Reverb and decay are two commonly used terms to characterize the gradual decrease in sound.
The unit used to measure it is RT 60. This is the time it takes for an impulse sound to decrease by 60 decibels.
Most of the sounds emitted in a room don’t hit our ears directly.
Instead, they oscillate through the room from the sound source and hit the walls, ceilings, and other surfaces. These surfaces reflect the sound and cause them to hit our ears.
This bouncing of the sound is called reverb.
A reverb is quieter than the direct sound traveling to one’s ears. Spacious rooms and rooms with lofty ceilings can produce distinct echoes.
However, in standard domestic rooms, the echo is termed as reverberation.
Reasons behind reverb in a room
Understanding what causes echo in a room will help us make informed decisions about making acoustic room choices.
If the flat and hard surfaces are parallel in a large room, the sound will bounce back and forth between these reflective surfaces.
Surfaces like stone, glass, tiles, plasterboard, and wood are pretty reflective.
The presence of these surfaces will enhance the reflection of sound waves, giving a lively acoustic vibe to the room.
The bouncing of sounds is what gives a room its character. The pitch and mode of reverberation may vary depending on the shape of the room, its size, temperature, and materials utilized to design it.
For example, sound in a long hallway is perceived relatively different than the sound in a small room.
Too much reverb can interfere with the sound and mask it.
Generally, every room has properties known as “modes.” These are the diverse ways a sound can bounce within the room.
There are three kinds of room modes, explained as under:
Axial is the straightforward mode. This is characterized by the sound bouncing between opposite walls, ceiling, or floor.
Tangential mode contains four surfaces for the sounds to bounce off as it revolves around the room. These four surfaces could be two or four walls.
Oblique mode involves the sound bouncing at the six sides of the room. This includes four walls and ceiling and the floor.
As mentioned above, the time for the sound to decay varies between different environments.
For instance, RT could be 3-4 seconds in a hall with bare walls and less than 1 second in a room with soft surfaces like a couch and bed.
If you have a room with a high ceiling, the total length of the room could be exceedingly long. This will increase the size of the room reverberation.
Do all rooms reverb?
Every room has reverberation.
You can hear echoes in large rooms like a church hall. We hear an echo in an ample space due to the limitation of human hearing.
Our ears cannot distinguish between the sound and its echo if the echo hits our ears less than 1/10th second after the original sound.
If the difference in the arrival time is below 1/10th second, we will hear an echo superimposed at the end of the sound.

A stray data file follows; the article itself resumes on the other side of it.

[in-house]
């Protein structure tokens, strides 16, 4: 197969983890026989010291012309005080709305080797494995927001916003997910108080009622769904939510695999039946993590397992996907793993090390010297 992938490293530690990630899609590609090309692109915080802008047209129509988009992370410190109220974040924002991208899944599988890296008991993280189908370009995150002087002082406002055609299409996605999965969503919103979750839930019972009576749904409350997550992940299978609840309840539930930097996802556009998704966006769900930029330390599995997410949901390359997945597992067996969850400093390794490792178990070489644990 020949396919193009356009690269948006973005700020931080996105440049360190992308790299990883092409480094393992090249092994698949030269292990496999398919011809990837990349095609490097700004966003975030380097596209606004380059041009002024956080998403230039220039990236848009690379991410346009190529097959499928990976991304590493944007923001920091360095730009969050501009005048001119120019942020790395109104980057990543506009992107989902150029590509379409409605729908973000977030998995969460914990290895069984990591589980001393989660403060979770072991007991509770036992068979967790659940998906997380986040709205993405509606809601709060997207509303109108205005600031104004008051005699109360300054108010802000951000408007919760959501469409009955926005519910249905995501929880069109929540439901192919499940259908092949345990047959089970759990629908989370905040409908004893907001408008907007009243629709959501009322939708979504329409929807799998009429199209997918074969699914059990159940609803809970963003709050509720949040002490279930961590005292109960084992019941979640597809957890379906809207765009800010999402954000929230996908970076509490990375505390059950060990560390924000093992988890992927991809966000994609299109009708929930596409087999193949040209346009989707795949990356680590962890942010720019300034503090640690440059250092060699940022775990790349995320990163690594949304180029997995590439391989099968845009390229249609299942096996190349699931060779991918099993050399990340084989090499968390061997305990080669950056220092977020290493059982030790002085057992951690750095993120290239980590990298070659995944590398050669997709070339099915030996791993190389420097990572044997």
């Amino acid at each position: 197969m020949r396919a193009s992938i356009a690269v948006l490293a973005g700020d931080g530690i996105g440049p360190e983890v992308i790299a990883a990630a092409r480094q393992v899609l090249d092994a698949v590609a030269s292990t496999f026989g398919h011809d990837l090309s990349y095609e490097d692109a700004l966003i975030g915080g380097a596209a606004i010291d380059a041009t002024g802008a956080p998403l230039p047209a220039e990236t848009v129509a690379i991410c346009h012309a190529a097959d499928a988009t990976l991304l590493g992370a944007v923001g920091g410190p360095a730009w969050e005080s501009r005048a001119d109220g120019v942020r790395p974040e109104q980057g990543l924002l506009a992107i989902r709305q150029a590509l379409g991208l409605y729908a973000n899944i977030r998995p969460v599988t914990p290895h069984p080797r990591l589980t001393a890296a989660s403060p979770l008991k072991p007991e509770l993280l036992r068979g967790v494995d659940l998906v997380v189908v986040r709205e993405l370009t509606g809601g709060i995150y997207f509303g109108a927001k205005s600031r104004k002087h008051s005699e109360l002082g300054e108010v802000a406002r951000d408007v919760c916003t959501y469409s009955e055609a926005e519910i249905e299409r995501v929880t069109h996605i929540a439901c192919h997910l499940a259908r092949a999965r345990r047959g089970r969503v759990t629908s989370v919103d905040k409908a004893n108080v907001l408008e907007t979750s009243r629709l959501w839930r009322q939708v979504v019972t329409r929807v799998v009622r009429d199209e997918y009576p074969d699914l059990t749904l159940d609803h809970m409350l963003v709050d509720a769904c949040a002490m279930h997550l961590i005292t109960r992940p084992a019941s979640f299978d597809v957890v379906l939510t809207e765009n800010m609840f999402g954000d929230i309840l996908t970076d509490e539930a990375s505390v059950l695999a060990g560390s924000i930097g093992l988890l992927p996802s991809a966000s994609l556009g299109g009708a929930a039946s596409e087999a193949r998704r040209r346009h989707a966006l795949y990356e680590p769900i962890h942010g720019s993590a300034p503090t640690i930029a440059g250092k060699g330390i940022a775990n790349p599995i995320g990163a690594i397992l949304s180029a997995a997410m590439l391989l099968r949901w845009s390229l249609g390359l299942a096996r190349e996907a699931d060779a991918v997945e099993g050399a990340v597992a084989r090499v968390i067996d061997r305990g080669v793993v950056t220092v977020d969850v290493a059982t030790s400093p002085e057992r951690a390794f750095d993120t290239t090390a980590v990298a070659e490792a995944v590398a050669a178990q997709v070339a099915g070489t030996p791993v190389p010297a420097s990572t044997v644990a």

If the sound keeps bouncing around the room, we will hear a sequence of echoes. In such circumstances, one echo overlaps the other. And gradually, the sound fades away.
What we hear is reverberation.
This is why we cannot distinguish between individual echoes in a room because the gap between the arrival of each is less than 1/10th second.
Why do some rooms sound better than the others?
Not all rooms will create echoes and loud sound reflections. Some rooms sound better than others due to reverberation in a room and how it decays.
Since rooms usually have more than one hard surface, sound can take many routes before it arrives at our ears.
These multiple routes from different surfaces overlap as the sound traveling from other surfaces takes a varying time.
This will determine the level of acoustics in a room.
If you are singing in a room or recording with musical instruments, the reverberation will make the sound smooth and improve its quality.
Hence, reverb effects are used in almost every recording studio nowadays.
On the other hand, reverberation is not viable in all rooms. For example, when recording a speech or shooting a video, an echo can make it sound muddy and “difficult to fathom.”
Why is reverberation a nuisance?
The rooms with low RT can sound dead or unnatural.
However, a high RT can cause several issues in specific locations. For example, a space where speakers need to be heard clearly, such as classrooms, conference rooms, etc.
This is stressful for the listeners and speakers alike. Staying in this room and having an ordinary conversation becomes an ordeal.
Thus, it is essential to get the correct RT score in open spaces where multiple activities are happening simultaneously.
In environments like community grounds, offices, and schools, noise from one area can interfere with what happens elsewhere.
How to stop reverberation in a room?
The best solution to resolve the reverb problem is to absorb the unwanted sounds.
Once you know what causes reverb in a room, it is time to work on countering those properties.
For example, you can install soft furnishings or acoustic panels. This is to provide more absorbent surfaces within the room.
Other solutions to the reverberation issue are using plants, sound-absorbing blankets, and using more furniture items, such as a bookshelf loaded with books.
What is the reason behind reverberation?
Reverberation is created when the sound or a signal is reflected.
It causes numerous reflections to build, which will decay as the sound is absorbed by the surfaces of objects inside the room. This could include furniture, air, and people.
What is a reverb decay?
Reverb decay is the time it takes for sound reflections to die away.
Rooms influence the reflection of sound waves within. The most important factors to consider when examining the room reverb are wall distances and surface quality.
Once you determine the reason behind a room reverb, you can move to the next phase of reducing or enhancing it (as per your requirements).